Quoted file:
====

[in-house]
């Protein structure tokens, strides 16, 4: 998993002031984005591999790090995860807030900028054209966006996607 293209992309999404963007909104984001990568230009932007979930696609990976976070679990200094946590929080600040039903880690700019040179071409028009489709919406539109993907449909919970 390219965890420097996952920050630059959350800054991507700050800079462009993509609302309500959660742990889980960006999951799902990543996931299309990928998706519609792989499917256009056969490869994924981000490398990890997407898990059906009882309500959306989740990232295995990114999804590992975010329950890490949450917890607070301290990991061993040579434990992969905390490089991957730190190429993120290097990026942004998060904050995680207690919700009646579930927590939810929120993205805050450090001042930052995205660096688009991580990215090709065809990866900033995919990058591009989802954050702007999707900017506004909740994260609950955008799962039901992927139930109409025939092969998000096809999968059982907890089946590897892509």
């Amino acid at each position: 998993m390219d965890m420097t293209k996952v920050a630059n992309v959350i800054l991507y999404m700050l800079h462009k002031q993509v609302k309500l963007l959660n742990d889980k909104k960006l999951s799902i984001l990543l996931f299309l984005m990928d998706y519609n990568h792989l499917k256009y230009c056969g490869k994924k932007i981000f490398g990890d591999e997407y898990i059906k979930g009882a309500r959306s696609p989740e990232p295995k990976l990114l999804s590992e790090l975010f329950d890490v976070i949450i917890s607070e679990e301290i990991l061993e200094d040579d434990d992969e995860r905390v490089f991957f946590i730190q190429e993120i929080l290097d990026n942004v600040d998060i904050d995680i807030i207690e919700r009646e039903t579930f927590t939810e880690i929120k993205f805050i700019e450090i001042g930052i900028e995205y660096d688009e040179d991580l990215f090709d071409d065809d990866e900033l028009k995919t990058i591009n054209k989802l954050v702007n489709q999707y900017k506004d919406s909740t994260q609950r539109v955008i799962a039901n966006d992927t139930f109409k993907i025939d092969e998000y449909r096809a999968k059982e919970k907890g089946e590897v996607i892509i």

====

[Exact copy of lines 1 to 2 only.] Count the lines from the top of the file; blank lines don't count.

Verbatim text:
[in-house]
């Protein structure tokens, strides 16, 4: 998993002031984005591999790090995860807030900028054209966006996607 293209992309999404963007909104984001990568230009932007979930696609990976976070679990200094946590929080600040039903880690700019040179071409028009489709919406539109993907449909919970 390219965890420097996952920050630059959350800054991507700050800079462009993509609302309500959660742990889980960006999951799902990543996931299309990928998706519609792989499917256009056969490869994924981000490398990890997407898990059906009882309500959306989740990232295995990114999804590992975010329950890490949450917890607070301290990991061993040579434990992969905390490089991957730190190429993120290097990026942004998060904050995680207690919700009646579930927590939810929120993205805050450090001042930052995205660096688009991580990215090709065809990866900033995919990058591009989802954050702007999707900017506004909740994260609950955008799962039901992927139930109409025939092969998000096809999968059982907890089946590897892509």